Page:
If you’re thinking that you are the only one who has one of these 8 Resume Faux Paus on your resume, you are not. 85% of the resumes I review have at least half of these 8 Resume Faux Paus and that includes professionals up to Senior Vice Presidents and “C” level officers. The best advice I have is to avoid these 8 Resume Faux Paus and put your best foot forward in today’s crowded market.
Go get ’em,
Posted: April 25th, 2010 | Author: Adriana Llames | Filed under: Acing the Interview, Interview Tips, Phone Interviews | Comments Off on 10 Tips to Ace the Phone Interview
The dreaded phone interview has become a regular part of today’s hiring process. Why? Employers have quite a few reasons why the do phone interviews, here are a few:
- Efficient Use of Time – 15 to 30 minutes per candidate vs. 60 minutes for face-to-face
- Fiscally Responsibly – interview out-of-town candidates without travel costs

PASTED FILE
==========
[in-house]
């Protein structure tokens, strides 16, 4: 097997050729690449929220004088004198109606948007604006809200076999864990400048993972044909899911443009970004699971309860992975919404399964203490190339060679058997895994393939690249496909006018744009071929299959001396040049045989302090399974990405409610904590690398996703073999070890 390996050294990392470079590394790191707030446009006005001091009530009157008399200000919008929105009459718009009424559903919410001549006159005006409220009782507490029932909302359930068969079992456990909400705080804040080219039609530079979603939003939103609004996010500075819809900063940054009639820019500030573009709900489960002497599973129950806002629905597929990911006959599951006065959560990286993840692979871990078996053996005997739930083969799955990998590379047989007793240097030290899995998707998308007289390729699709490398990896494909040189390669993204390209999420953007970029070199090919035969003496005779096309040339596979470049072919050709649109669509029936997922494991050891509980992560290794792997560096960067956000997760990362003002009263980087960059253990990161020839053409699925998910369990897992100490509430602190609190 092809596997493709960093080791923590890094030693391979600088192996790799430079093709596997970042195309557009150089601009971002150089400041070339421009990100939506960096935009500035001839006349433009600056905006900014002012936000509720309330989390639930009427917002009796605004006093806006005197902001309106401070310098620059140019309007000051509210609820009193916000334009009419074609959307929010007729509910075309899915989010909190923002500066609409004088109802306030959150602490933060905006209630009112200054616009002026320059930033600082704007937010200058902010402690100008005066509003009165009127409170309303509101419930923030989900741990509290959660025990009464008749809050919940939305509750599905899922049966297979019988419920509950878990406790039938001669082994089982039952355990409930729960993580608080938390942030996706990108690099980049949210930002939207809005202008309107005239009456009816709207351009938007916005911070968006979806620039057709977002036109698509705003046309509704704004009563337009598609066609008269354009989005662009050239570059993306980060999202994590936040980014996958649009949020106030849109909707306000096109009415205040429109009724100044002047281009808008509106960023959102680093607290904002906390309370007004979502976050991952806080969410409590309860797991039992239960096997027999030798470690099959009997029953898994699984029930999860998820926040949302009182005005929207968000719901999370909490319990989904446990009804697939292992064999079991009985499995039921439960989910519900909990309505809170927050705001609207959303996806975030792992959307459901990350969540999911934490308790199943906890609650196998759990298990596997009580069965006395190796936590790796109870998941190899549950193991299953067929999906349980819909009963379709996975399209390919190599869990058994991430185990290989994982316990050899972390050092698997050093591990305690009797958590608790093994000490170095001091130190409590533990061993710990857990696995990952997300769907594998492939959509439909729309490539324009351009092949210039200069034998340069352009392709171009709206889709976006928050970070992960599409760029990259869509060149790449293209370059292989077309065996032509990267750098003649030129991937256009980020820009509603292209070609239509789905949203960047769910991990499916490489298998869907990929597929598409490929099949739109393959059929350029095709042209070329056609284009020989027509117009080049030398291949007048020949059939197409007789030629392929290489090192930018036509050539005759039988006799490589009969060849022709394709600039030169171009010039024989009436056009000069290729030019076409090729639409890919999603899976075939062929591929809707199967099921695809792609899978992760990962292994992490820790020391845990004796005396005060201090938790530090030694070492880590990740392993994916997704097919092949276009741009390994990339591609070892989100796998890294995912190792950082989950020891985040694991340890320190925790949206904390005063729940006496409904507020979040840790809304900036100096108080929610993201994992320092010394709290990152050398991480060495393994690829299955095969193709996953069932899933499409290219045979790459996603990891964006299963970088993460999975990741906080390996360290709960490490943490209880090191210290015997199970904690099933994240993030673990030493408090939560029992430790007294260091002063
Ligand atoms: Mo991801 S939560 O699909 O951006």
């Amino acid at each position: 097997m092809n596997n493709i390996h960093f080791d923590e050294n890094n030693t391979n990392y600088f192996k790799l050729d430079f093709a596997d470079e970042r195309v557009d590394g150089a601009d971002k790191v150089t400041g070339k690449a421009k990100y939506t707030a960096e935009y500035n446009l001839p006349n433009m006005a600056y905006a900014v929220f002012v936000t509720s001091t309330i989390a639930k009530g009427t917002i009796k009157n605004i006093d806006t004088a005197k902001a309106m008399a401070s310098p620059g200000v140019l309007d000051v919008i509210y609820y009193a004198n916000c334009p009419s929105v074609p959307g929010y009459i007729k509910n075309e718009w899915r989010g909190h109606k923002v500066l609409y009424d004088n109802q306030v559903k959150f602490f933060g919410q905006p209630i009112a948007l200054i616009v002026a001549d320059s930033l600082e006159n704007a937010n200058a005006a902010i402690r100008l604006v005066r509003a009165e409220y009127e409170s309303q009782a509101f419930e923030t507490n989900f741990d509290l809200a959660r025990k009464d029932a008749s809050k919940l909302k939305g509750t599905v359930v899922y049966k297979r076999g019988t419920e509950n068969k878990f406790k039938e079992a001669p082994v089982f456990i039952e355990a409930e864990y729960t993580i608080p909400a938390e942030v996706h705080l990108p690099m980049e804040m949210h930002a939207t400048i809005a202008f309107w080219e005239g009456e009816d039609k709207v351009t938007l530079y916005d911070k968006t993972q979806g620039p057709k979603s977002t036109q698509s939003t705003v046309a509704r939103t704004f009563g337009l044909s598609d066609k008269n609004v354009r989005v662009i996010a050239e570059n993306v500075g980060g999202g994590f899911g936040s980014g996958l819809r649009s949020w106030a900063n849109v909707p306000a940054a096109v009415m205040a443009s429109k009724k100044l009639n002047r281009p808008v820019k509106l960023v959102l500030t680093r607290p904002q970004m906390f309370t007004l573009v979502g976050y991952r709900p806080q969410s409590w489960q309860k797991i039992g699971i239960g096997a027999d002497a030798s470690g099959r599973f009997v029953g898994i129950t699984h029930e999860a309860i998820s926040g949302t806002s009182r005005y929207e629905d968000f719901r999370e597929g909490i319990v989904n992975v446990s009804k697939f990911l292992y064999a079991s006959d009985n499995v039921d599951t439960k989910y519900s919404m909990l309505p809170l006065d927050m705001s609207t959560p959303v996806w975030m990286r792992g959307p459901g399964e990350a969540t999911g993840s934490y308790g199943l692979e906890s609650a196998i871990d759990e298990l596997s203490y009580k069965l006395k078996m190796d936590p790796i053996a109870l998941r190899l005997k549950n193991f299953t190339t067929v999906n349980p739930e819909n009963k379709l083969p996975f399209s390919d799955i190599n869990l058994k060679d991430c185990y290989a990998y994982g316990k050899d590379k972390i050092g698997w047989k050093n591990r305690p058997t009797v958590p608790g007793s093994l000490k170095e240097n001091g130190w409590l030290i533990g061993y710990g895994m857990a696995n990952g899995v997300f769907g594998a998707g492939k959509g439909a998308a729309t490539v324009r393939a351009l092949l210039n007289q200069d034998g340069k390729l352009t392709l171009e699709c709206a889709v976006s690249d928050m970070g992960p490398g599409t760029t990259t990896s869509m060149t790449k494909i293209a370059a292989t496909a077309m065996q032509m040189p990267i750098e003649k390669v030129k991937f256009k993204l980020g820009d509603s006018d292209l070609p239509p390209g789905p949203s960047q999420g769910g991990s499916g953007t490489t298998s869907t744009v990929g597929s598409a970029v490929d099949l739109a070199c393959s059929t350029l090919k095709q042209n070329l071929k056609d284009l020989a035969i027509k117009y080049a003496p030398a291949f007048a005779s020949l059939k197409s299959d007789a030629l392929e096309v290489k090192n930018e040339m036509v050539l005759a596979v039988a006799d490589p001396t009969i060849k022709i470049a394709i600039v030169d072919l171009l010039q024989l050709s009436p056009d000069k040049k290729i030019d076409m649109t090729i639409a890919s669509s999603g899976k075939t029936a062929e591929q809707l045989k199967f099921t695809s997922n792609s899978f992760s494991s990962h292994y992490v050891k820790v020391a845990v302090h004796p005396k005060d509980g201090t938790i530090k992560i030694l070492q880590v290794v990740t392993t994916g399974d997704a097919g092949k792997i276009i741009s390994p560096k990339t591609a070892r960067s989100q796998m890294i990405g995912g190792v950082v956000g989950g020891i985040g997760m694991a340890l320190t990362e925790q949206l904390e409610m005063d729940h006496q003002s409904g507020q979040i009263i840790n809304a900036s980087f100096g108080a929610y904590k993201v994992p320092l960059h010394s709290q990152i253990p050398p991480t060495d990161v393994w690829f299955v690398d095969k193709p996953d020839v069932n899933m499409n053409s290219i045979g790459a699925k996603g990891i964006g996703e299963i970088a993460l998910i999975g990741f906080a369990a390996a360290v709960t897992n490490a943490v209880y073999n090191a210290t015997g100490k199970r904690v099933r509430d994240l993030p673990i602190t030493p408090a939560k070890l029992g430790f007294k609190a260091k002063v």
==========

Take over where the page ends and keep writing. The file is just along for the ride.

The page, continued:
- Highly Effective – screen candidates that are “maybes” and move them to “yes” or “no” status quickly
While these benefits are nice for prospective employers, the phone interview can cause anxiety for many candidates. If you have a phone interview coming up, use these 10 Tips to Ace the Phone Interview:
Do the same preparation and research the company just as you would if it were a normal, face-to-face interview at the company.
- Avoid distraction.
Keep yourself free of any other distractions during the entire interview. Turn off email, your laptop, get a sitter for the kids, etc. Focus entirely on the interview and the interview alone.
- Quiet is key.
Take the phone call in a quiet location such as a private office or conference room. There’s nothing more distraction than being in an interview and having background noise – for either party.
- Take Notes.
Keep a notepad and pen with you during the interview and take notes on questions, answers, job description, follow-up interview dates/times, etc.
- Have Your Calendar Handy.
Imagine the best case scenario – you’re asked to come for an in-person interview next week. Great news….if you have your calendar and can schedule it right away!
- Ask Questions.
It’s a sign of a smart candidate when they prepare with questions. It’s also a reason to bring you in for further interviews – to answer your questions. Prepare a list of 3 to 5 relevant, company-specific, position-specific questions to ask the interviewer.